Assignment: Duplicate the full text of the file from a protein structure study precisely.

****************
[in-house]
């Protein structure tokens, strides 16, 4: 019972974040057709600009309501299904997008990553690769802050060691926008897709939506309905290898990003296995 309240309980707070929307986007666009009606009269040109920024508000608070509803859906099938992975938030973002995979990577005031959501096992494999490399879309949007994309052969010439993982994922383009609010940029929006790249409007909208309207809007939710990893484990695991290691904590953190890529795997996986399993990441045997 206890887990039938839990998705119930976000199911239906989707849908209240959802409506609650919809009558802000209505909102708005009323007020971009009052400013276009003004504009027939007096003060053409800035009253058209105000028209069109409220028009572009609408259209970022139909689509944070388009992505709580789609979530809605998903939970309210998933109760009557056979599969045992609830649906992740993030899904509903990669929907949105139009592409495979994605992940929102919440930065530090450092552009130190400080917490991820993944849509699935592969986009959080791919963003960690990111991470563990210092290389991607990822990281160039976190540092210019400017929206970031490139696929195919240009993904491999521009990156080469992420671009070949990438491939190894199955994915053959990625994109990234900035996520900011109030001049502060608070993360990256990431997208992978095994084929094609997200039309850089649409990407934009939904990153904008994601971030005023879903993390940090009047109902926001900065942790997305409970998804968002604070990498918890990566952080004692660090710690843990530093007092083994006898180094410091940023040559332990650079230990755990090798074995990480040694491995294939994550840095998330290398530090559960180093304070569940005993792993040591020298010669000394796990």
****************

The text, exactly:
[in-house]
């Protein structure tokens, strides 16, 4: 019972974040057709600009309501299904997008990553690769802050060691926008897709939506309905290898990003296995 309240309980707070929307986007666009009606009269040109920024508000608070509803859906099938992975938030973002995979990577005031959501096992494999490399879309949007994309052969010439993982994922383009609010940029929006790249409007909208309207809007939710990893484990695991290691904590953190890529795997996986399993990441045997 206890887990039938839990998705119930976000199911239906989707849908209240959802409506609650919809009558802000209505909102708005009323007020971009009052400013276009003004504009027939007096003060053409800035009253058209105000028209069109409220028009572009609408259209970022139909689509944070388009992505709580789609979530809605998903939970309210998933109760009557056979599969045992609830649906992740993030899904509903990669929907949105139009592409495979994605992940929102919440930065530090450092552009130190400080917490991820993944849509699935592969986009959080791919963003960690990111991470563990210092290389991607990822990281160039976190540092210019400017929206970031490139696929195919240009993904491999521009990156080469992420671009070949990438491939190894199955994915053959990625994109990234900035996520900011109030001049502060608070993360990256990431997208992978095994084929094609997200039309850089649409990407934009939904990153904008994601971030005023879903993390940090009047109902926001900065942790997305409970998804968002604070990498918890990566952080004692660090710690843990530093007092083994006898180094410091940023040559332990650079230990755990090798074995990480040694491995294939994550840095998330290398530090559960180093304070569940005993792993040591020298010669000394796990």